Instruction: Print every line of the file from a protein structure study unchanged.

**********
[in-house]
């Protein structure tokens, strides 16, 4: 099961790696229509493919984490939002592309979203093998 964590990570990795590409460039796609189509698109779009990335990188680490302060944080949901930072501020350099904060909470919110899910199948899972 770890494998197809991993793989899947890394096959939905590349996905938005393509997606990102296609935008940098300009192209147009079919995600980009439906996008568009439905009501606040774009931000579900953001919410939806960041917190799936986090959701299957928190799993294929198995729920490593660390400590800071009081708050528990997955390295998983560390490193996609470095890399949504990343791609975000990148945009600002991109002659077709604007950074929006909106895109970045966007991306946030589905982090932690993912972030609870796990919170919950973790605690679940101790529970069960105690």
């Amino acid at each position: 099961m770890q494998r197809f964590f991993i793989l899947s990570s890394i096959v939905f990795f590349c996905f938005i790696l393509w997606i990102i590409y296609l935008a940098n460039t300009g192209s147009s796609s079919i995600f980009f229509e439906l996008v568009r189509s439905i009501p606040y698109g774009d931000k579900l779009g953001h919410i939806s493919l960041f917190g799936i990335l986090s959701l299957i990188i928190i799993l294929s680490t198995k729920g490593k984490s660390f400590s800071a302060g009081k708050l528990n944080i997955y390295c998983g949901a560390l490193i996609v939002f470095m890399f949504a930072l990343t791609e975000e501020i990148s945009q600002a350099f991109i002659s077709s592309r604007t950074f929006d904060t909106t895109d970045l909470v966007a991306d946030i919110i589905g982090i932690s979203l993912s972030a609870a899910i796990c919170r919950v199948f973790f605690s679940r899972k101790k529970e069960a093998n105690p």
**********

[in-house]
């Protein structure tokens, strides 16, 4: 099961790696229509493919984490939002592309979203093998 964590990570990795590409460039796609189509698109779009990335990188680490302060944080949901930072501020350099904060909470919110899910199948899972 770890494998197809991993793989899947890394096959939905590349996905938005393509997606990102296609935008940098300009192209147009079919995600980009439906996008568009439905009501606040774009931000579900953001919410939806960041917190799936986090959701299957928190799993294929198995729920490593660390400590800071009081708050528990997955390295998983560390490193996609470095890399949504990343791609975000990148945009600002991109002659077709604007950074929006909106895109970045966007991306946030589905982090932690993912972030609870796990919170919950973790605690679940101790529970069960105690």
């Amino acid at each position: 099961m770890q494998r197809f964590f991993i793989l899947s990570s890394i096959v939905f990795f590349c996905f938005i790696l393509w997606i990102i590409y296609l935008a940098n460039t300009g192209s147009s796609s079919i995600f980009f229509e439906l996008v568009r189509s439905i009501p606040y698109g774009d931000k579900l779009g953001h919410i939806s493919l960041f917190g799936i990335l986090s959701l299957i990188i928190i799993l294929s680490t198995k729920g490593k984490s660390f400590s800071a302060g009081k708050l528990n944080i997955y390295c998983g949901a560390l490193i996609v939002f470095m890399f949504a930072l990343t791609e975000e501020i990148s945009q600002a350099f991109i002659s077709s592309r604007t950074f929006d904060t909106t895109d970045l909470v966007a991306d946030i919110i589905g982090i932690s979203l993912s972030a609870a899910i796990c919170r919950v199948f973790f605690s679940r899972k101790k529970e069960a093998n105690p």